adoptees and their families advocate for the orphans at the National
Romanian Prime Minister Adrian Nastase was speaking.
forthechildrenSOS.org/ Washington D.C. July 22, 2004
We Still Need To:
Pressure the Romanian Government to lift the ban on international
Pressure the U.S. Government to pressure the Romanians, and
Pressure the U.N. to force Romania to deal with the Human Rights
Violations of these children.
a coalition of adoptive parents and adoption groups who
worked to try change the
ban on international
adoptions. There are currently NO organizations working to correct
action is still necessary.
old joke that Romania is the land of possibility, where anything can
happen—anything bad and anything worse.'
The Situation in Romania:
the latest numbers (November 2004) provided by the National Authority
for the Protection of Children's Rights in Romania, there are over
82,900 children living in substitute families or institutions. The
children are broken into two groups which are Children Protected in
Substitute Families - 49,929 and Children Protected in Institutions -
32,973. Romania currently has 1,363 institutions to house these
children. Of the children living in institutions, 626 are under the age
of 1 year, 830 are between 1-2 years of age, 2,425 are between 3-6 years
of age, 3,583 are between 7-9 years of age, 7,385 are between 10-13
years of age, 12,565 are between 14-17 years of age, and 5,559 are 18
years or older. No age breakdown is available for children living in
substitute families (foster care. The new law requires abandoned babies
under two years of age to remain in a hospital until foster care is
available for them. These numbers do not include babies under two years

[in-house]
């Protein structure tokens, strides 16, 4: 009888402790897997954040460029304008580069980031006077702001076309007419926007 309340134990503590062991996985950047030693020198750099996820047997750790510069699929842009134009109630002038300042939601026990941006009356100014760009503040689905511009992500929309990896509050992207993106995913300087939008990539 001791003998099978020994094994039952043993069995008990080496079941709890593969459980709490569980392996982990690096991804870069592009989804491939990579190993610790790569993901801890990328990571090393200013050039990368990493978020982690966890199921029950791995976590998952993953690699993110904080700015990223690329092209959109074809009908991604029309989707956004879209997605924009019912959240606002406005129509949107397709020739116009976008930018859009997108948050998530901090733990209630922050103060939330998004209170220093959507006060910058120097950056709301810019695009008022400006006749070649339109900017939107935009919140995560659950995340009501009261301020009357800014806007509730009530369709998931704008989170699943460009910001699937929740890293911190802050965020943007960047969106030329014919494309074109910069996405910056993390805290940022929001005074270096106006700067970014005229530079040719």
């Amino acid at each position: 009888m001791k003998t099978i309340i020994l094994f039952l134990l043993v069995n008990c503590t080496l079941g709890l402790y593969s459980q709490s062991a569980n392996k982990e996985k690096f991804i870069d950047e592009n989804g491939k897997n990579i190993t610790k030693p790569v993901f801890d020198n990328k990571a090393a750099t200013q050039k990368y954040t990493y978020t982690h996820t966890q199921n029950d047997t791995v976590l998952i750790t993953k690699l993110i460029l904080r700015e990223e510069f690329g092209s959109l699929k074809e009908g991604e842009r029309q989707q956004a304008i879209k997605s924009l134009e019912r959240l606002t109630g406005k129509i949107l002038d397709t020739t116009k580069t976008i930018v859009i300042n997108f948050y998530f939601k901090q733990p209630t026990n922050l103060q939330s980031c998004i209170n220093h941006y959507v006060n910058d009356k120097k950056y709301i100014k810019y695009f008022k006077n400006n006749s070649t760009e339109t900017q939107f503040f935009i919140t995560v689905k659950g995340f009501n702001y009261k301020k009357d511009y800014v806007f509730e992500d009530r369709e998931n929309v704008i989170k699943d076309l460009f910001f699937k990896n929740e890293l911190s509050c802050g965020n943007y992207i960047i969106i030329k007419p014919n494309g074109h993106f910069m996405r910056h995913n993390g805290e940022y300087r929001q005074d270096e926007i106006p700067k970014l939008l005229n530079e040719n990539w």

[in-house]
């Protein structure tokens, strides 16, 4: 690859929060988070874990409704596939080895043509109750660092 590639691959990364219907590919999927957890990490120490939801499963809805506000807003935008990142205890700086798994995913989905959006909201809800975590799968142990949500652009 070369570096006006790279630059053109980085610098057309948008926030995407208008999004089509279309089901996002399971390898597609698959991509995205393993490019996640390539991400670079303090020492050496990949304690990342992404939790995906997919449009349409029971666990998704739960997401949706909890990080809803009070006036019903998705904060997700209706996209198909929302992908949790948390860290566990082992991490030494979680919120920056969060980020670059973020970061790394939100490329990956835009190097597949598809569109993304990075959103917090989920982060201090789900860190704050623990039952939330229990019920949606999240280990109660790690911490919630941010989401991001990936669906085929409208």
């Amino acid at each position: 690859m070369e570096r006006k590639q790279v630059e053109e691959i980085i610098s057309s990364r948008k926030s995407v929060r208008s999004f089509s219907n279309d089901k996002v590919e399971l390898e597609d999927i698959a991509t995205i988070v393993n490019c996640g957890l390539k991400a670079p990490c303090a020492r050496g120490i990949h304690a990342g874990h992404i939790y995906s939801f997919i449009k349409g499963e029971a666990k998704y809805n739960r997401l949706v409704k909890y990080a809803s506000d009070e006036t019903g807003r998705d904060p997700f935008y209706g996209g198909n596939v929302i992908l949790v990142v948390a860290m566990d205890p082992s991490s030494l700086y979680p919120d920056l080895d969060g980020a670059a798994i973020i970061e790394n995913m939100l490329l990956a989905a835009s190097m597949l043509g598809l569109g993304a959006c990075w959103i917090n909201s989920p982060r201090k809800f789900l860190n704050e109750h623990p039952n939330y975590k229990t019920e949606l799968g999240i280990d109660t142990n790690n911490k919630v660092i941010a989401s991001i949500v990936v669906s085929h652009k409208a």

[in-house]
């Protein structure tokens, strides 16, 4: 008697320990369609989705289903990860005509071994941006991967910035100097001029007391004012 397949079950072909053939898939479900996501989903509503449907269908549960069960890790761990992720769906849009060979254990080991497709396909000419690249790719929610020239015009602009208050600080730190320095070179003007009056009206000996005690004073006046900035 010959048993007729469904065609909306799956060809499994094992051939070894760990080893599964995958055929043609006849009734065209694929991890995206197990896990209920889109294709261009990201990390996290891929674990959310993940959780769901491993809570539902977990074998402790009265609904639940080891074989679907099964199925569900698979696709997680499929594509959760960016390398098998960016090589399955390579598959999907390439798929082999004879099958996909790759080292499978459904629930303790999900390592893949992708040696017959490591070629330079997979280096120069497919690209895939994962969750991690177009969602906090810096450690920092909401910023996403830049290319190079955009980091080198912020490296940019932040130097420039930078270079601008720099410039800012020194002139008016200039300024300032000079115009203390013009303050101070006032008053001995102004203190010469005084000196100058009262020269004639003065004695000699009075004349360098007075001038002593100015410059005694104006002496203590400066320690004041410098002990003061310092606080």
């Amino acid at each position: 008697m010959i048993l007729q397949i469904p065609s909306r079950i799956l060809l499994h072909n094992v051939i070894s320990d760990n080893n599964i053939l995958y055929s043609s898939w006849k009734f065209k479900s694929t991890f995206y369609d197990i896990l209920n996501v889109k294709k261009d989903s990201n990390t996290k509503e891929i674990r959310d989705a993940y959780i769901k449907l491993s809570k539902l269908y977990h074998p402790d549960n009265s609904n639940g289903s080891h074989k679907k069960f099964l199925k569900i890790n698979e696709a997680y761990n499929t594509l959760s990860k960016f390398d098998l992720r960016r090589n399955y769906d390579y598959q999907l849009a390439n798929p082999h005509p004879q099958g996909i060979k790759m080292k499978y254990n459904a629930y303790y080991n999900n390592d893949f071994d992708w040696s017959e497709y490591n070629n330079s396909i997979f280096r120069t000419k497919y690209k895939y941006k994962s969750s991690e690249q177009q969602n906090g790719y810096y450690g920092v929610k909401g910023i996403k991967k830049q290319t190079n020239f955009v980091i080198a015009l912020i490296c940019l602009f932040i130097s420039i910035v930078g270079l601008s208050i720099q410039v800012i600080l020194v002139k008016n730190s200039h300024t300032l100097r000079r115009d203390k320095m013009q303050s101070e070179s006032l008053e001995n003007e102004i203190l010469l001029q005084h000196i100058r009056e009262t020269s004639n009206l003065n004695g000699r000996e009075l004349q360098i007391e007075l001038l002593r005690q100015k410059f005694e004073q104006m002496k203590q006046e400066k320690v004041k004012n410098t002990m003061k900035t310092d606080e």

of age that have not yet entered the child care system.
In June of
2004, Romania's government passed a new adoption law that became
effective on January 1, 2005:
This new law
prohibits international adoptions by anyone who is not a biological
grandparent of the child to be adopted.
The new law
also makes domestic adoptions more difficult to complete. Currently,
Romania is averaging 1,300 domestic adoptions a year according to the
numbers provided by the National Authority for the Protection of
Children's Rights in Romania. UNICEF reports that over 4,000 babies are
abandoned each year in Romania. With domestic adoptions removed from
that number, 2,700 new children are being added to an already
overburdened child care system each and every year. Statistics on the
number of older children abandoned each year are not available to the
public. While For The Children - SOS does not assert that International
Adoptions alone can resolve the current crisis in Romania's child care
system, they would be a preferred option to help thousands of children
find permanent families each and every year.
With an ever
increasing number of orphaned and abandoned children in Romania, we
believe that Romania's new adoption law is not only flawed but
inherently catastrophic for tens of thousands of innocent children.
While we support the efforts of the Romanian Government to reform their
child care system, we strongly disagree with their assessment that the
lives and futures of tens of thousands of orphaned and abandoned
children can be placed at risk in order to debate and implement such